General Manager Ryan Poles will be back for his third season in charge of the Chicago Bears personnel. It’s been an eventful tenure. The wins haven’t come yet (10-24), but there is a lot of hope for the Chicago Bears future. So let’s assess Poles’ performance so far as the Bears GM.
The Carolina Panthers Trade
Poles played this almost perfectly. The Bears were never going to pick a QB without giving Justin Fields a third season with a better supporting cast. So Poles traded the first pick to Carolina for the 9th pick, the 61st pick, their 2024 1st, their 2025 2nd, and star WR DJ Moore. A minor nitpick is the Bears should’ve gotten a little more back, like maybe turning the 61st pick into the 39th pick (imagine if the Bears got WR Jayden Reed, a Naperville native in that day 2 haul). But what the Bears did do, was get their QB a bonafide WR1, stay in the top 10, and pick up a lot of future draft capital. And of course, that 2024 1st became the number 1 overall pick, giving the Bears another chance to either pick the best QB in a draft class for the first time ever, one who has a ton of hype in Caleb Williams, or trade that pick for another haul and pick a generational WR in Marvin Harrison Jr while accumulating more picks to build the team around Justin Fields. Poles played that very well, especially after an original double trade-down fell through.
The Montez Sweat Trade
Many said this was a bad move at the time. But those people ignored the fact that Sweat was definitely getting trading on NFL trade deadline day, to some team. The Falcons also offered a 2nd for Sweat, but the Commanders chose the Bears’ 2nd. So no, the Bears couldn’t just wait for Sweat to hit free agency, where he would’ve been the top available DE based on production and age (in prime). The Bears extended him, and another little nitpick is Poles probably could’ve kept the deal at 4 years, $90 million max, but it’s hardly an overpay. Sweat transformed the Bears defense. Poles filled a huge need at DE long-term, and can easily recoup the 2nd rounder he traded away. Don’t listen to Seth Walder or Michael Lombardi; this was a great trade by the Bears and Ryan Poles.
The Robert Quinn Trade
Last nitpick, I promise: Poles probably should’ve traded Quinn in the preseason and he could’ve gotten a 3rd rounder. Regardless, Poles sold and did well to get a 4th rounder for Quinn, who didn’t do much for Philadelphia and has remained unsigned since 2023 free agency. His age caught up to him quite quickly after that amazing 2021 season. Poles didn’t sell at the highest value, but he sold and got a decent pick out of it.
The TJ Edwards signing
Edwards, the hometown kid, was the first signing of the 2023 free agency period, agreeing to a 3 year, $19 million deal. He had a couple of rough games, but Edwards was definitely a bargain for the Bears, giving them solid to elite play at WILL. He was good in both coverage and run support. He prevented YAC at a very high rate. He was 7th in the league with 155 tackles, and had 3 interceptions and 3 sacks, and an 80.2 PFF grade, very high.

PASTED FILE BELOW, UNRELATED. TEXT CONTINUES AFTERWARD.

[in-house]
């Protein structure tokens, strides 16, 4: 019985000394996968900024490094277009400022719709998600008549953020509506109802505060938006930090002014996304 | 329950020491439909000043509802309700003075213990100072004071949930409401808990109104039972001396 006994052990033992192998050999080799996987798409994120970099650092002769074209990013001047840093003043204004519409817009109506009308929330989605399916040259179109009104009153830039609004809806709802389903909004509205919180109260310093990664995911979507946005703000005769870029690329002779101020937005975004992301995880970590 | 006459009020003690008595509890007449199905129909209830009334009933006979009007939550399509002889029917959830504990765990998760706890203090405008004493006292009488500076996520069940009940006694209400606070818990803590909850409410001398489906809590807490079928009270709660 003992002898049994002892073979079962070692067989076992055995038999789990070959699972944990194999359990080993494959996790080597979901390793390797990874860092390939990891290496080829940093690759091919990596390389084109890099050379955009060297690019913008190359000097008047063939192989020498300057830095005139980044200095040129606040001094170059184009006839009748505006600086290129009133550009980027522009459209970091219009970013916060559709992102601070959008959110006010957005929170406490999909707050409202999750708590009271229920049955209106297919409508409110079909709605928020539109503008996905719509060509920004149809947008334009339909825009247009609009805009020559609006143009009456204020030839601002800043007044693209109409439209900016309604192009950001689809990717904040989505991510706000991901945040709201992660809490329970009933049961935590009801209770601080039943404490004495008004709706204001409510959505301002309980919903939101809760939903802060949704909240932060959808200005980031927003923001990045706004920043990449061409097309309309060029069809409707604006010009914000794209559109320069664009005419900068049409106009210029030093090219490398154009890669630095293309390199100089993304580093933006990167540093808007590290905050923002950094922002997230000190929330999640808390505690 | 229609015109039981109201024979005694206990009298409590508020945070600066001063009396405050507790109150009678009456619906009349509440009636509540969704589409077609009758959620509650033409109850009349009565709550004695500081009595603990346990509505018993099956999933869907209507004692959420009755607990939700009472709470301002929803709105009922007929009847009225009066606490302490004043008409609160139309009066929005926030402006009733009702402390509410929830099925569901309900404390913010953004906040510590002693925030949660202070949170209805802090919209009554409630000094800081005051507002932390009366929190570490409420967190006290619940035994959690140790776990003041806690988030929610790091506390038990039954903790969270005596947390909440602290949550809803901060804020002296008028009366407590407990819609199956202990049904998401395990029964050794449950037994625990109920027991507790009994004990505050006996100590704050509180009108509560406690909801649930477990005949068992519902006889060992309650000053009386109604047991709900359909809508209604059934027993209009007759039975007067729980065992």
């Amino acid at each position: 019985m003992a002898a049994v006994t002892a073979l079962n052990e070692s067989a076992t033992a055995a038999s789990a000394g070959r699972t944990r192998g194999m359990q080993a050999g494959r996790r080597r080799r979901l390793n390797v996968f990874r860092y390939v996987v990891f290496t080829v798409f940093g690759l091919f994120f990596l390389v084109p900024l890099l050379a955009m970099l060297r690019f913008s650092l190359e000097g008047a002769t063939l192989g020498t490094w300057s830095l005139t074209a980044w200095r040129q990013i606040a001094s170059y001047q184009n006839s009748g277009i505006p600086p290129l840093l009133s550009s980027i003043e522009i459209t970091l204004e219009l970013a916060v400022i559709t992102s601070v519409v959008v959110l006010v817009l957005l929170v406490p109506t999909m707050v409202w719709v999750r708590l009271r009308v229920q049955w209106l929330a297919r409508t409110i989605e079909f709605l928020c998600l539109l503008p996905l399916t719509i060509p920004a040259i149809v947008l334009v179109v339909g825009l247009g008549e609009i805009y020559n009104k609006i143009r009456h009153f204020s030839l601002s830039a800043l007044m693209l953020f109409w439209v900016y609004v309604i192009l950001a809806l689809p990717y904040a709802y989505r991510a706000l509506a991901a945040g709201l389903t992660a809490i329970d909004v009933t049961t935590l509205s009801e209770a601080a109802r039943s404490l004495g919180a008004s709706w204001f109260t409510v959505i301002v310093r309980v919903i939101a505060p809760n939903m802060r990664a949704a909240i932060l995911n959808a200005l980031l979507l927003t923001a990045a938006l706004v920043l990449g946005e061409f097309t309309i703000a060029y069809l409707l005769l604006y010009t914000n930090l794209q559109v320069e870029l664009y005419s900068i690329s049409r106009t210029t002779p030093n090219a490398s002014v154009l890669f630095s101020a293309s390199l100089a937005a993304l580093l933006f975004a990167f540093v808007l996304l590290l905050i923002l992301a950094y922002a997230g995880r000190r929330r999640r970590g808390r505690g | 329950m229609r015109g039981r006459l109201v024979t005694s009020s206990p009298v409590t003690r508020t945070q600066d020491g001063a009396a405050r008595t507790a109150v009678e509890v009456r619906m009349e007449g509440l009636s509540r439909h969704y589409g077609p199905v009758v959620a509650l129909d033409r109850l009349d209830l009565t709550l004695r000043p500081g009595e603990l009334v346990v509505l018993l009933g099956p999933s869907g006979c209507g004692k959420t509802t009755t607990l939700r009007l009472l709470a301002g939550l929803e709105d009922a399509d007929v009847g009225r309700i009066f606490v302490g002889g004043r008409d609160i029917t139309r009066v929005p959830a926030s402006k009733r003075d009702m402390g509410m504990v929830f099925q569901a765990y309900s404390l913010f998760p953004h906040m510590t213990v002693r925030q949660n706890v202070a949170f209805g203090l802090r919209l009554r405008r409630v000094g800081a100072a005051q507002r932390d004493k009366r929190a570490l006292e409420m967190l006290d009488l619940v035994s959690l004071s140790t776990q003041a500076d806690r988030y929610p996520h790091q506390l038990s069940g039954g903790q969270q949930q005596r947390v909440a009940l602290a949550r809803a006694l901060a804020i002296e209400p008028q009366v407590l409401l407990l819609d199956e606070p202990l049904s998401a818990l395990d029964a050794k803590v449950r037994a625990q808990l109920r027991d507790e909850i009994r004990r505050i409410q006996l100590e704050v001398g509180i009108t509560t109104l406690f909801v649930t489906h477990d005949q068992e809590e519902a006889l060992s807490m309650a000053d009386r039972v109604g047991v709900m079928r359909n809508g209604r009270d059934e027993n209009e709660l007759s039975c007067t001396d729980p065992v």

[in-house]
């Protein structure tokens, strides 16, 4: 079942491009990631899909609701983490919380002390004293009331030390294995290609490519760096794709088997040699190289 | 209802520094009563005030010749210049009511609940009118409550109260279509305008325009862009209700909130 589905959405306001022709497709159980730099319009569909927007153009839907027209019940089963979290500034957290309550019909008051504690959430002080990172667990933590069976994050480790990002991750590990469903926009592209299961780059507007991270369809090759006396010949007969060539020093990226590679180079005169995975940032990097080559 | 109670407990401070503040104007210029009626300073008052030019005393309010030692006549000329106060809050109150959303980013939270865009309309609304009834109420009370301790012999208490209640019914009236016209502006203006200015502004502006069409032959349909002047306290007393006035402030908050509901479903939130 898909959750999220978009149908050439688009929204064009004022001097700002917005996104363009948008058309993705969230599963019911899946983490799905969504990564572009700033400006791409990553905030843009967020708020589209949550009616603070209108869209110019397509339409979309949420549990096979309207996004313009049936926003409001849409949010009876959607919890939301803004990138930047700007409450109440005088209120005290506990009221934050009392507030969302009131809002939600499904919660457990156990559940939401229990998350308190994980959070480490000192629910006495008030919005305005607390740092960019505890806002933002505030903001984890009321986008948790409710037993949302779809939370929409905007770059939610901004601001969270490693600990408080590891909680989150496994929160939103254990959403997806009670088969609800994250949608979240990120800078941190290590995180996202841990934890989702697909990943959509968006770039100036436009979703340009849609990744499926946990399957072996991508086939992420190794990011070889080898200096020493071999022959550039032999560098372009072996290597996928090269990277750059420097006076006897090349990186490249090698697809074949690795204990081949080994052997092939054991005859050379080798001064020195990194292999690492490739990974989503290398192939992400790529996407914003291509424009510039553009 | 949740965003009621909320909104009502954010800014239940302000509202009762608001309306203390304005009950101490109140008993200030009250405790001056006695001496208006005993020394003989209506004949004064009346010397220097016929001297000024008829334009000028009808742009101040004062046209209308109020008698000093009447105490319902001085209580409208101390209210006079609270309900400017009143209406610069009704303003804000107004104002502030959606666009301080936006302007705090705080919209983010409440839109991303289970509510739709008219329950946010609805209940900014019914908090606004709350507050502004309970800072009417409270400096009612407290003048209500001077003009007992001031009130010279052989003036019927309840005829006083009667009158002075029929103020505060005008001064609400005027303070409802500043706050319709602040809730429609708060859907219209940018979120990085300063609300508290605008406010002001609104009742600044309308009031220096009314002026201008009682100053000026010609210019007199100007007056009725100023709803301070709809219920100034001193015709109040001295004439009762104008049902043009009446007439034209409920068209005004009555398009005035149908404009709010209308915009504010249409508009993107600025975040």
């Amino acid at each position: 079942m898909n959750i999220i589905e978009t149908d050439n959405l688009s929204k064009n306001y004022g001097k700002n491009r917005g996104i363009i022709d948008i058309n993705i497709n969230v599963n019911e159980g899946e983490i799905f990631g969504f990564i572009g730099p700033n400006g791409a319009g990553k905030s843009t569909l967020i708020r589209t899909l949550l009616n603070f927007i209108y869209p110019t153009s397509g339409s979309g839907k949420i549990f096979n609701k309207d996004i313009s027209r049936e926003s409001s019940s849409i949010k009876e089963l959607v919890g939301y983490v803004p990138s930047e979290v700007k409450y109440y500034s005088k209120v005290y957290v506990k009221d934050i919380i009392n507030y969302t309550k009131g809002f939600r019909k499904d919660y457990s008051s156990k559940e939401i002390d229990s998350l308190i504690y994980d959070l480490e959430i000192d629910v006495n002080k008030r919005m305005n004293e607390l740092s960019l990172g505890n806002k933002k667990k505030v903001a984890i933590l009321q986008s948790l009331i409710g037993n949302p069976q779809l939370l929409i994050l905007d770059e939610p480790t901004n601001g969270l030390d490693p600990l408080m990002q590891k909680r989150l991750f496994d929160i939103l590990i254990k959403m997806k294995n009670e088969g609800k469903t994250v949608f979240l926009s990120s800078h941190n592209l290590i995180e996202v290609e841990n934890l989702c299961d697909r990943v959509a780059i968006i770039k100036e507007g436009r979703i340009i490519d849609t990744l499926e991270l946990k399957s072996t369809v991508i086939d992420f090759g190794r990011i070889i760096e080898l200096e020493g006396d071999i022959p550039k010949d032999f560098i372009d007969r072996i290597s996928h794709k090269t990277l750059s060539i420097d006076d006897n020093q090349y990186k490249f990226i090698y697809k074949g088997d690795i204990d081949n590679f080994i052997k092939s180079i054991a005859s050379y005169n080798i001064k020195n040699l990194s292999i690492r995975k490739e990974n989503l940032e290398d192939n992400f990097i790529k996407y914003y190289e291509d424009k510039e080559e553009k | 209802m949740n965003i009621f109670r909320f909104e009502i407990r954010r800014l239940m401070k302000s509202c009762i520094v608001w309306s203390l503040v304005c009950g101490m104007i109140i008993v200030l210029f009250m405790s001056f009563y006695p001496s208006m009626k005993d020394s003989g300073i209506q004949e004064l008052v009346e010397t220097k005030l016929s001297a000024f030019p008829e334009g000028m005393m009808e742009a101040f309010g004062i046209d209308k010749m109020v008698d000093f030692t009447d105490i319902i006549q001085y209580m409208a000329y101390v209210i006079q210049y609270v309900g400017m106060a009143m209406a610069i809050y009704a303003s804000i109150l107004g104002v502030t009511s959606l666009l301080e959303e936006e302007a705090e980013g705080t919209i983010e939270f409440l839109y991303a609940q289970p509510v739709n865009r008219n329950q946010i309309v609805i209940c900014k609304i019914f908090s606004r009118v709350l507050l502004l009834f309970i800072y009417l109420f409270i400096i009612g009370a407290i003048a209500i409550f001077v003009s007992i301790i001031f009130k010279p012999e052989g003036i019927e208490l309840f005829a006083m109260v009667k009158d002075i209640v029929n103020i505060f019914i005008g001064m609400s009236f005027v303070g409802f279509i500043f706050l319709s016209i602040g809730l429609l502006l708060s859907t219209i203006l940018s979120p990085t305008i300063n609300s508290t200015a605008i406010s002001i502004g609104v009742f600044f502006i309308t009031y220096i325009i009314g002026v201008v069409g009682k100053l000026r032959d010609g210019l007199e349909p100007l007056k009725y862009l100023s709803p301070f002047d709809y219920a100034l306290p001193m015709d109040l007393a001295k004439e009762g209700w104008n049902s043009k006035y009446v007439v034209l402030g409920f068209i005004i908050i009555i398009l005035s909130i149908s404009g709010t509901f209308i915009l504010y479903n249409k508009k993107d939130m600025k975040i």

The Andrew Billings signing/extension
The Bears rush defense was near the top of the league (7th in rush EPA allowed and success rate allowed), and the main culprit was Billings, the stud NT. It was a signing that didn’t garner much attention, but had big ramifications. The counting stats aren’t there for Billings, but on film he constantly ate up multiple blocks and allowed the linebackers and other defensive linemen to clean up. Without Billings, the Bears rush defense is bad just like it was in 2022, even with the linebacker and defensive line additions otherwise.
The Justin Jones pivot
After the Larry Ogunjobi failed physical, Ryan Poles had to move fast to get a different DT to fill out the starting lineup. Enter Justin Jones on a 2 year, $11 million deal, which he performed up to. Jones has had some splash plays for the Bears, including 8 sacks and 22 TFL in two seasons, and has at least provided some stability on the interior. He may not be back next season, but he will be a solid starter somewhere.
Poles walked into a half finished situation in terms of the secondary already having Jaylon Johnson and Eddie Jackson. But they needed some youth, especially with Kindle Vildor’s struggles. While the resource allocation may have not been the wisest in the 2022 draft (many wanted the Bears to grab a WR like George Pickens to help out Justin Fields in the 2nd round), Kyler Gordon and Jaquan Brisker have proven to be good players. Gordon has quickly risen in the upper echelons of nickel corners, while Brisker has had a huge role in the Bears run defense as a box safety (though his coverage still needs work). In the 2023 draft, Poles drafted Tyrique Stevenson after a mini trade up in the 2nd round, and drafted Terrell Smith in the 5th round. Stevenson was a top 3 rookie corner this season, and Smith played well when injuries hit the CB room. This is the Bears deepest position, and it’s all because of Poles.